In June 2010, 20 gunmen burst into a drug rehab center in Chihuahua City and killed 19 residents. A year later, 13 people were slain in an attack on a drug and alcohol rehab center in Torreón, Coahuila.
In September 2017, another 17 people were shot and killed at a rehab center in Chihuahua city. And last Saturday, gunmen opened fire on a drug and alcohol rehab center in Irapuato, Guanajuato, leaving 10 people dead.
These are just a few of a large number of attacks on drug and alcohol rehabilitation centers that have resulted in the deaths of scores if not hundreds of people in Mexico over a period going back more than a decade.
But why are such centers targeted? There are a few reasons but one of the main ones is that some rehab centers double as safe houses for crime and drug gangs.
According to a report by the newspaper El Diario de Chihuahua, four rehab centers that were attacked in Chihuahua city between 2009 and 2017 were “strategic refuges” for local gangs such as the Mexicles, the Artistas Asesinos and the Aztecas.
“They used them as barricades but addicts that weren’t related to those groups also attended” in order to “keep the authorities away,” the report said.
However, when rival gangs caught wind that their adversaries were hiding out and planning their criminal activities behind the walls of supposed rehab centers, violent attacks ensued. The 2011 attack in Torreón also targeted a center where criminals were hiding out and storing stolen and illicit goods.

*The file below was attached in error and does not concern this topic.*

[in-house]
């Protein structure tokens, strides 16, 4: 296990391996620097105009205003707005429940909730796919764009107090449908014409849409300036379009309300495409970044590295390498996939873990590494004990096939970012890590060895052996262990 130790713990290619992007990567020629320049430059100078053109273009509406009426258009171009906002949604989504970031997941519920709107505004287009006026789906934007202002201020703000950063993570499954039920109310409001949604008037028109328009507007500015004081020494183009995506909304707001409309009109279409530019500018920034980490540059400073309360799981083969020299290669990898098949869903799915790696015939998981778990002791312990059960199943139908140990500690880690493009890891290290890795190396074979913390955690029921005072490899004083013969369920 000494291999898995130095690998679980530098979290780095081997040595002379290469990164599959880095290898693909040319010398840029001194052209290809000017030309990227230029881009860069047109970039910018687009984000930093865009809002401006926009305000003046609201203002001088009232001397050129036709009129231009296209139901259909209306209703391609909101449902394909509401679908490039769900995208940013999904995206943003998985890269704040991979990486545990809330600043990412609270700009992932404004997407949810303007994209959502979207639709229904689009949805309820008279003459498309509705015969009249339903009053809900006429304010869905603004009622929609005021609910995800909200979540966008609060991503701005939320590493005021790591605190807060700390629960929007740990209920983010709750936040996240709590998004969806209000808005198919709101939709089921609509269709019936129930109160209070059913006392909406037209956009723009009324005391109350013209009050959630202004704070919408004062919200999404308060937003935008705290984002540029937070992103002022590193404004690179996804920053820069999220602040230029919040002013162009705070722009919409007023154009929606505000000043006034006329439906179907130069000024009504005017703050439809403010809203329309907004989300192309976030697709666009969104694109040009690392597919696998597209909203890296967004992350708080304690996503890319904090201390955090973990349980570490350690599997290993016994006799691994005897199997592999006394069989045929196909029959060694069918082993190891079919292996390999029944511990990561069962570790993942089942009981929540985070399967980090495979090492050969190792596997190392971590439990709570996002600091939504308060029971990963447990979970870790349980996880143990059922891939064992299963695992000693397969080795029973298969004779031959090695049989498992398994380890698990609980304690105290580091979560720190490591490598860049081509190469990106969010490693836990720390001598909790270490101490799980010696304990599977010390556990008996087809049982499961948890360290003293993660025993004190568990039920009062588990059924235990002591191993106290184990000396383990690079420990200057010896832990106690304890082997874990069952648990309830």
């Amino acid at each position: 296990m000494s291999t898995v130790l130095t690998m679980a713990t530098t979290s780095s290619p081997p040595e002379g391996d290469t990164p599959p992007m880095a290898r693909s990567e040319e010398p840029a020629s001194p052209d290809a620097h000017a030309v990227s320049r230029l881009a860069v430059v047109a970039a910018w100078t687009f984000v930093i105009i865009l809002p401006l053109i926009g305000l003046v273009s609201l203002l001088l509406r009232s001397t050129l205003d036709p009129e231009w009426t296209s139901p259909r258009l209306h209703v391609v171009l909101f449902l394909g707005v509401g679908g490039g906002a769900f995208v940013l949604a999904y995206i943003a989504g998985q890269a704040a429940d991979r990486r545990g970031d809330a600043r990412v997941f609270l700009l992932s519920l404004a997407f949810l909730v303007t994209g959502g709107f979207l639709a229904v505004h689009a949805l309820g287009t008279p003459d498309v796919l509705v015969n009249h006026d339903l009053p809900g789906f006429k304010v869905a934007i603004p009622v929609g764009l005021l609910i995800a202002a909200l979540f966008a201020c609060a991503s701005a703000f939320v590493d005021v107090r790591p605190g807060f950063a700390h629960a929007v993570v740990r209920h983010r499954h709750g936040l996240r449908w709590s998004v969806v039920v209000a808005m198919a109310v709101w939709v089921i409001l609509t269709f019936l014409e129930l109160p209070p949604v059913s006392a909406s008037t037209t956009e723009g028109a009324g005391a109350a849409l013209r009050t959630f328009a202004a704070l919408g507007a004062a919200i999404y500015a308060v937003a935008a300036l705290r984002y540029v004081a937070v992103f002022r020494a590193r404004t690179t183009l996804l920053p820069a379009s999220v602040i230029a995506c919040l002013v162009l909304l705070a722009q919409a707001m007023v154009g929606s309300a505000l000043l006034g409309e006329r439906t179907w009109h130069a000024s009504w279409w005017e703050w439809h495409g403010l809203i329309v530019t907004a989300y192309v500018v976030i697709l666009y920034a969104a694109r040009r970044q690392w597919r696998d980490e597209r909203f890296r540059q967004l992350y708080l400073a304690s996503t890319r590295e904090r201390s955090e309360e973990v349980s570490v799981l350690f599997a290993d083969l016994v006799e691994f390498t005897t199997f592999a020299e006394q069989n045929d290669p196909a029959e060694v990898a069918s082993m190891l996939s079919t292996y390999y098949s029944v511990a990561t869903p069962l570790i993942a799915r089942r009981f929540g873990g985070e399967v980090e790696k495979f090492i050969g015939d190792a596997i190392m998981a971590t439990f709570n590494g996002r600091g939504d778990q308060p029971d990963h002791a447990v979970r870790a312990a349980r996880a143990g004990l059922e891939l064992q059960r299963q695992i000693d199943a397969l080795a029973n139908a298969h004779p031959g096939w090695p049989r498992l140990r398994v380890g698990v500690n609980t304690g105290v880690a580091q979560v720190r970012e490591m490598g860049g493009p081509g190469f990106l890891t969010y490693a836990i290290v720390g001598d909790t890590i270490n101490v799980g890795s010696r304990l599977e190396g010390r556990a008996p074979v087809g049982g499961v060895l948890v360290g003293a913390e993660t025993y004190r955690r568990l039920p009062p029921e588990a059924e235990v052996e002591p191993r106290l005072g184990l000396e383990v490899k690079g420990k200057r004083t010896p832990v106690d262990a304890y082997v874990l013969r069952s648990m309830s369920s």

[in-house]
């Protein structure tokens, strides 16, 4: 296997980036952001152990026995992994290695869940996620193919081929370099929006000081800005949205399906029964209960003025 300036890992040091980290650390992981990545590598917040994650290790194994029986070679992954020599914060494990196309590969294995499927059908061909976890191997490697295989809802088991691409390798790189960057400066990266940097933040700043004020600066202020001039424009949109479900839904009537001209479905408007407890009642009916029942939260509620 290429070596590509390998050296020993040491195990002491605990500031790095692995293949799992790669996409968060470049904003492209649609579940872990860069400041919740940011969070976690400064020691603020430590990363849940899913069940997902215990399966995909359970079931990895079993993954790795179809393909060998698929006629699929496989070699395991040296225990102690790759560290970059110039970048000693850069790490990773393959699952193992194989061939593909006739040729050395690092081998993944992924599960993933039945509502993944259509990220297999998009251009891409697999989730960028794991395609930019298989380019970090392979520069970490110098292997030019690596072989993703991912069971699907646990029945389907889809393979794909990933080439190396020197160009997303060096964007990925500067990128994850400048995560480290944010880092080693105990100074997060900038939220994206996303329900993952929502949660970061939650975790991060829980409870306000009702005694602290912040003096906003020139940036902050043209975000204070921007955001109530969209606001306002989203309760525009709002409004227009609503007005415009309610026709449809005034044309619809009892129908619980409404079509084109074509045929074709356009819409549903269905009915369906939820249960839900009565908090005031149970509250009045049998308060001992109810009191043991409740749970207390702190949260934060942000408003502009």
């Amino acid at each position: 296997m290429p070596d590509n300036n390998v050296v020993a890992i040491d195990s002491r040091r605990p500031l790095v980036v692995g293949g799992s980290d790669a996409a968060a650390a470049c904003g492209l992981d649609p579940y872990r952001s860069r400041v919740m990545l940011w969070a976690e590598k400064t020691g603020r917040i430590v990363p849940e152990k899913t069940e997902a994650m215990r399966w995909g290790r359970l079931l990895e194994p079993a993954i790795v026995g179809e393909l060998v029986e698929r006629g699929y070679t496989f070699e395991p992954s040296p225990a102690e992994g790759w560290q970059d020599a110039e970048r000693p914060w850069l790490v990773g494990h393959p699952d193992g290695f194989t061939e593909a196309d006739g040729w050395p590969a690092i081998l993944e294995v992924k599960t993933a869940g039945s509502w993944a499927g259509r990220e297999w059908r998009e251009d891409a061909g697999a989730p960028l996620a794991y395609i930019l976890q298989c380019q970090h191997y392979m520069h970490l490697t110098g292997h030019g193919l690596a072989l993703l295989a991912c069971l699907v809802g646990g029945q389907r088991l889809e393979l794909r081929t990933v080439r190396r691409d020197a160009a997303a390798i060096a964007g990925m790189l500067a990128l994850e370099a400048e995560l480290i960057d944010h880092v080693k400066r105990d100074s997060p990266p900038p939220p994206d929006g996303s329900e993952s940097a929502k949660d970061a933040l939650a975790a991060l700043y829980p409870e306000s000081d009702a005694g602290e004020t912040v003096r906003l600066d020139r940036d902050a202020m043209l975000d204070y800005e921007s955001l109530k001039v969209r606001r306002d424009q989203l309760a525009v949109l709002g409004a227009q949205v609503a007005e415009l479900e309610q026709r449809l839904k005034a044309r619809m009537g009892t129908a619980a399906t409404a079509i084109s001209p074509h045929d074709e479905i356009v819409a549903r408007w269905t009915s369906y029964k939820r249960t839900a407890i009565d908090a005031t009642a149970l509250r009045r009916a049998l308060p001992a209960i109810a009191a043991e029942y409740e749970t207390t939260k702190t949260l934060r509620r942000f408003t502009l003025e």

If a few bona fide, unaffiliated junkies are collateral damage in the rehab center cum-safe house attacks, then so be it – that appears to be the philosophy of the gangs that have carried them out.
Some gangs have also carried out attacks that have targeted ex-members who checked themselves in as a way of leaving their criminal lives behind. Others are a form of intimidation whose aim is to recruit new gang members among rehab center residents, the newspaper El País said in a 2012 report.
Saturday’s attack in Irapuato, and three previous attacks on rehab centers in the same city, are possibly linked to a vicious turf war in Guanajuato between the Jalisco New Generation Cartel (CJNG) and the Santa Rosa de Lima Cartel.
Witnesses say at least eight masked men wearing tactical gear and carrying high caliber rifles were responsible for the most recent blitz.
The CJNG, considered Mexico’s most powerful and dangerous criminal organization, is well known for showing off its military-style weapons, equipment and uniforms in videos posted online.